Metabolic Urbanism: Projects of Extraction, Circulation and Accumulation

Daniel Ibañez

This research critically seeks to frame the design disciplines in relation to broader social-ecological interdependencies through cross disciplinary research on the field of urban metabolism. The metabolic approach to urbanization renders the built environment as unevenly produced, and constantly reshaped, by a continuous circulation of material and energy driven by socio-political and biophysical forces. Exploring the ways in which contemporary forms of urbanism hinge upon, and in turn intensify,  the variegated array of transformations across multi-scale operational landscapes—including landscapes of extraction, circulation and accumulation—this research provides designers an encompassing framework to critically position their design agendas. In the wake of advanced neoliberal capitalism, it suggests a framework for the creation of socially just and ecologically meaningful models of urbanism, transcending dominant institutional arrangements, positivist design practices and techno-scientific ideologies around ‘mainstream’ urbanism paradigms.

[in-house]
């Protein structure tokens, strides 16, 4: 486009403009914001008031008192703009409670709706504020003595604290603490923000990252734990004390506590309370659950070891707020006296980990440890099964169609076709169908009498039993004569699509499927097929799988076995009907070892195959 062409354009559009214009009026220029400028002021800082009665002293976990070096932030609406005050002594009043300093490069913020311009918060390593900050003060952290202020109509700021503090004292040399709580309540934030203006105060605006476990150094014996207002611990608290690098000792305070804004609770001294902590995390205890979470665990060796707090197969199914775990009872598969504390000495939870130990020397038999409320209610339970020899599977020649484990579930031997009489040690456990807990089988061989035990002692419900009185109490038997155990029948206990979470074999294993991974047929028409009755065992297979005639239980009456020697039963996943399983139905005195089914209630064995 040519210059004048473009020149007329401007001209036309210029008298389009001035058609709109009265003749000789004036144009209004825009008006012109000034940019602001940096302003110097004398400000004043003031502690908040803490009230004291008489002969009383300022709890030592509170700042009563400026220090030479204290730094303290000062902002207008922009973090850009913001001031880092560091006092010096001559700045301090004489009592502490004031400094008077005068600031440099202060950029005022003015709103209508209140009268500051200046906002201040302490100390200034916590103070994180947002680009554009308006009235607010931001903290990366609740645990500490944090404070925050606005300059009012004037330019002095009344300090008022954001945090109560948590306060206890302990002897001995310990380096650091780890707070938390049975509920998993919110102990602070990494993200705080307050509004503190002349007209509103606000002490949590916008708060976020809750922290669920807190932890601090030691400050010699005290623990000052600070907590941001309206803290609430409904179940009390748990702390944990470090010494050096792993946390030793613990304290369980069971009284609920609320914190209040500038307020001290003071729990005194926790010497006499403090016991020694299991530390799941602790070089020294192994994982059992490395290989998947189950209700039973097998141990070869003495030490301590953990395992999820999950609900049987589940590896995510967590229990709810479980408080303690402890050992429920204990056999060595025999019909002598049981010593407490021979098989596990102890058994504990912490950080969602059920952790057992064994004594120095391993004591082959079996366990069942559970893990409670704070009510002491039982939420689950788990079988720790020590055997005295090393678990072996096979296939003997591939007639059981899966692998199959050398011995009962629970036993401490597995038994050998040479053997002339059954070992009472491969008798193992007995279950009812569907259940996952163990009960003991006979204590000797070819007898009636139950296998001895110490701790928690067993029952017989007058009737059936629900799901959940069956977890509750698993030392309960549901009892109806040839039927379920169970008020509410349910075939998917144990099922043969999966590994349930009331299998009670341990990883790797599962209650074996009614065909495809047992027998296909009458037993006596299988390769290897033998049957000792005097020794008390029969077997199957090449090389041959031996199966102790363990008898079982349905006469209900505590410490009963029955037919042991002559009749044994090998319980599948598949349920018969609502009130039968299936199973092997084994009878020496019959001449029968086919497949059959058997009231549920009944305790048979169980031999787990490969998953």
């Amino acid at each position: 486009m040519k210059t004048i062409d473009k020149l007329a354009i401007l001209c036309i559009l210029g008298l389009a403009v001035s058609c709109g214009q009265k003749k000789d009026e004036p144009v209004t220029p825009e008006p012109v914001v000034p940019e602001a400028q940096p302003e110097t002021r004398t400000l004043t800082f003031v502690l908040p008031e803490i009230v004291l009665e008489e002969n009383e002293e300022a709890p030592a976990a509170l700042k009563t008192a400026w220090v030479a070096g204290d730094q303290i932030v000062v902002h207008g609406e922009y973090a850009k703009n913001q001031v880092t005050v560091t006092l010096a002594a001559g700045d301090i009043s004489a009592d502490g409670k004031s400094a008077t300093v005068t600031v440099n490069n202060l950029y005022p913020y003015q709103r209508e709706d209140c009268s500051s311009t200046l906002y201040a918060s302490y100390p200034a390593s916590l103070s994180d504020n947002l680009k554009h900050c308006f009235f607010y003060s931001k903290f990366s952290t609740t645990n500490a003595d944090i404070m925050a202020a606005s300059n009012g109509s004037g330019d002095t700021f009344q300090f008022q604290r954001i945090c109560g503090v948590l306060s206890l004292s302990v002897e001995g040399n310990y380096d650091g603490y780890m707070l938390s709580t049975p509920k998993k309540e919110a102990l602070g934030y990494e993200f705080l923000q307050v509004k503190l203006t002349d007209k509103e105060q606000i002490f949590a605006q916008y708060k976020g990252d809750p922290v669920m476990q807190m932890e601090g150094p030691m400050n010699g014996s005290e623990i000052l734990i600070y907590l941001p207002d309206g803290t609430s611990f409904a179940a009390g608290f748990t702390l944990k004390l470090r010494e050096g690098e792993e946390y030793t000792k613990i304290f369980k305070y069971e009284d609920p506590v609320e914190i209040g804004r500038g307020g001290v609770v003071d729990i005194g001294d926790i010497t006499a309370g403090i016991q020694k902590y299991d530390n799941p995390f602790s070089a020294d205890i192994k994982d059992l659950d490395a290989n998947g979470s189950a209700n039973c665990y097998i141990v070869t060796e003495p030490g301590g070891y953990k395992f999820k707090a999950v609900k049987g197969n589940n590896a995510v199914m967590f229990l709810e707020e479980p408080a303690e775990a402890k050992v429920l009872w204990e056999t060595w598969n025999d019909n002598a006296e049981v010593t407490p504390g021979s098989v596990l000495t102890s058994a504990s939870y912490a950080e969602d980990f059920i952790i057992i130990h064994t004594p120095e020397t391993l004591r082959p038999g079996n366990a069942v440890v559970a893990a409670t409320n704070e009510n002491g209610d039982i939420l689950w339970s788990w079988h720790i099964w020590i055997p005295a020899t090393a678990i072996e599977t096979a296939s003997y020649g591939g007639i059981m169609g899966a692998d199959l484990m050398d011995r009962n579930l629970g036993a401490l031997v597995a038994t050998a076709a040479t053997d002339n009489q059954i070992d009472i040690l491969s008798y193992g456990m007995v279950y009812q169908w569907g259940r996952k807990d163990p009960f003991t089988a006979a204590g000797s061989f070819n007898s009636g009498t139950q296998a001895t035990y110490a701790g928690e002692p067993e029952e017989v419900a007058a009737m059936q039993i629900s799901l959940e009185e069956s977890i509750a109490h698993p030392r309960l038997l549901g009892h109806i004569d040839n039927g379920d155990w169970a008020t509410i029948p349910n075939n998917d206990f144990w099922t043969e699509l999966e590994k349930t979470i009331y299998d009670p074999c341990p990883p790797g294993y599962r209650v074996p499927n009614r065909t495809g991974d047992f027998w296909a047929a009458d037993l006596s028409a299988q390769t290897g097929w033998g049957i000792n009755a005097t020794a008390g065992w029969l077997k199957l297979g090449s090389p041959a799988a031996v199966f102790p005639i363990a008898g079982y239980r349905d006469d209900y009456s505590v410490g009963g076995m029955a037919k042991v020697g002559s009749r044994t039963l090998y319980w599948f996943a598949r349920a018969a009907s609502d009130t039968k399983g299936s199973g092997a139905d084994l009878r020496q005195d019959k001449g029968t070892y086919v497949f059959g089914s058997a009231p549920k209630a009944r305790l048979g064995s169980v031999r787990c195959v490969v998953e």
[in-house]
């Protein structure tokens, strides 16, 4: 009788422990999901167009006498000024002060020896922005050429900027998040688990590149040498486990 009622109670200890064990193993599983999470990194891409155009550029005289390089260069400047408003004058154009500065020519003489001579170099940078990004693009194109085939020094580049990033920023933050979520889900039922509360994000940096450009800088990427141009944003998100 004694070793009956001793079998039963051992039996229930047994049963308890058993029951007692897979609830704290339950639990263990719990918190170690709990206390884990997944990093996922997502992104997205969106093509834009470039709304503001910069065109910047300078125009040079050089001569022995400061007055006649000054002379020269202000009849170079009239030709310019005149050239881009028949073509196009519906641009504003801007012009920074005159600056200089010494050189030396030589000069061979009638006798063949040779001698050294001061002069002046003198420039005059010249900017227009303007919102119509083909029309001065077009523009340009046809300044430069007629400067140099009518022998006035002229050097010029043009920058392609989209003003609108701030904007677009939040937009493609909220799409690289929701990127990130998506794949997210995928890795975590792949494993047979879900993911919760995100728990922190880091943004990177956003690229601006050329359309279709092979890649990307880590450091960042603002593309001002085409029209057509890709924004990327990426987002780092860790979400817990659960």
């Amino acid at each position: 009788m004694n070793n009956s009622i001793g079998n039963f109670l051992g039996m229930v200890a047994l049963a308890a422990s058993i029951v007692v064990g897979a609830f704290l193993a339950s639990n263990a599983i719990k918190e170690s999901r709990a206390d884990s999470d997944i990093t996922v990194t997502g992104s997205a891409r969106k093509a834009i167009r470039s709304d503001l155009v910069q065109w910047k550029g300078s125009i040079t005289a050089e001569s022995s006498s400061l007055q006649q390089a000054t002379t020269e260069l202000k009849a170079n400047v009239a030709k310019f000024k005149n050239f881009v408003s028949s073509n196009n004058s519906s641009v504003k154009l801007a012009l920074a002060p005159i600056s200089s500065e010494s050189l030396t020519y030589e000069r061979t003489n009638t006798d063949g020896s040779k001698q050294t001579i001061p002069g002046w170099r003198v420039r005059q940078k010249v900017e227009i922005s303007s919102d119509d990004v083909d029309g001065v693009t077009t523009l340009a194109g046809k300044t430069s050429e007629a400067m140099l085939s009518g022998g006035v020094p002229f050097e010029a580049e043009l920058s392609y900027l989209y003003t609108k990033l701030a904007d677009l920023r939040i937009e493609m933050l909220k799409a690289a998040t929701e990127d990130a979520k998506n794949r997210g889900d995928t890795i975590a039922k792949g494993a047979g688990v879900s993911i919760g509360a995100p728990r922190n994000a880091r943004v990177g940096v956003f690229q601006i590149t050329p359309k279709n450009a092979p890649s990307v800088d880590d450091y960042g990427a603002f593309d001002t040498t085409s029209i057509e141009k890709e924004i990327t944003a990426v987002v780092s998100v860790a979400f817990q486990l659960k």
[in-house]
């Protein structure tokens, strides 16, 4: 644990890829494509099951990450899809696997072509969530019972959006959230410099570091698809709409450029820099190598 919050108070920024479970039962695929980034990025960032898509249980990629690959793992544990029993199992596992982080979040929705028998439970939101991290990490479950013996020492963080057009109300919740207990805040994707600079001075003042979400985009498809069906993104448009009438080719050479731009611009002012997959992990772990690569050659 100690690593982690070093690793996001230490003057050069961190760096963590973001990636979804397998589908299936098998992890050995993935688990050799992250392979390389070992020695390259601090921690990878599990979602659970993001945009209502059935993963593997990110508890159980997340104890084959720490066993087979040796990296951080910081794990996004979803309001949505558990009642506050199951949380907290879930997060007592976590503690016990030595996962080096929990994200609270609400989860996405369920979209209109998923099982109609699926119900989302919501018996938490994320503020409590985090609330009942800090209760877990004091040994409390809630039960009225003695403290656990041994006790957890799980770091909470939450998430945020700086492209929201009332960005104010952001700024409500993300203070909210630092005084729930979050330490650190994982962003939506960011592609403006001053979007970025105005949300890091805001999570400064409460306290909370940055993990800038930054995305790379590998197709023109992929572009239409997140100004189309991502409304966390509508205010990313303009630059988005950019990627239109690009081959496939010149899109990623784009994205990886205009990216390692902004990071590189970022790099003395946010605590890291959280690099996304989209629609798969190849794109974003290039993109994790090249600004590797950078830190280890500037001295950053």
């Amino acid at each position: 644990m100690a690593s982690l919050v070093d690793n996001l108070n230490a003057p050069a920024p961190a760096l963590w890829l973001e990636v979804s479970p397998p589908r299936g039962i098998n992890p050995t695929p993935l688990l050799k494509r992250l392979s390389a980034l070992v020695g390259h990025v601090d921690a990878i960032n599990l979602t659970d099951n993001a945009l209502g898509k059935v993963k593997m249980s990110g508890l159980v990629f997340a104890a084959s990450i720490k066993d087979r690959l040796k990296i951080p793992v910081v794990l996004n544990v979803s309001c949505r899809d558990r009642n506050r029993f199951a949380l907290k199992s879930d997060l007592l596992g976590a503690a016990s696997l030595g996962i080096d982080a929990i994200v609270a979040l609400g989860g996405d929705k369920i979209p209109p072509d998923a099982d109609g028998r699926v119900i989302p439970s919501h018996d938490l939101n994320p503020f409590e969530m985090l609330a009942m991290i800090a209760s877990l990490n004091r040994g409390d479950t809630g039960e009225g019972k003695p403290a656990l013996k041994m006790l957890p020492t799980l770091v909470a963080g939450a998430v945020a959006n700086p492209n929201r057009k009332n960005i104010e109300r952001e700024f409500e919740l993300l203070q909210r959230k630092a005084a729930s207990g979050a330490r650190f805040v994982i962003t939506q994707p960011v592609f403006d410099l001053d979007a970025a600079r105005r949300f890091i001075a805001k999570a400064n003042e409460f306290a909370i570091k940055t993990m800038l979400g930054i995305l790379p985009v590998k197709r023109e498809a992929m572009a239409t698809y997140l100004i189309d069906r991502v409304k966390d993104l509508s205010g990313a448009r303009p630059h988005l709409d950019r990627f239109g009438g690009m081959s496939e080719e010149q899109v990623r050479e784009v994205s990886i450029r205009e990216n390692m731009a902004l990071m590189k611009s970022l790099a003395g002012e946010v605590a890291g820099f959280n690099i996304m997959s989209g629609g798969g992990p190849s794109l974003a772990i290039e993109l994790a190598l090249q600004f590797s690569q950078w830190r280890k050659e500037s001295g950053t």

Planned outcome:  doctoral dissertation, Harvard GSD

Planetary Urbanization. Diagram by Daniel Ibañez and Nikos Katsikis, 2014.
Socio-ecological interdependencies. Diagram by Daniel Ibañez, 2012.
Ecological, material, thermodynamic and socio-political metabolisms for design. Diagram by Daniel Ibañez, 2014.
Current metabolic boundaries in design. Diagram by Carlos Cerezo Ávila, 2013.
Expanded spatio-temporal metabolic boundaries in design. Diagram by Carlos Cerezo Ávila, 2013.
The cycle of Virtue and Substance, Fritz Kahn, 1926.
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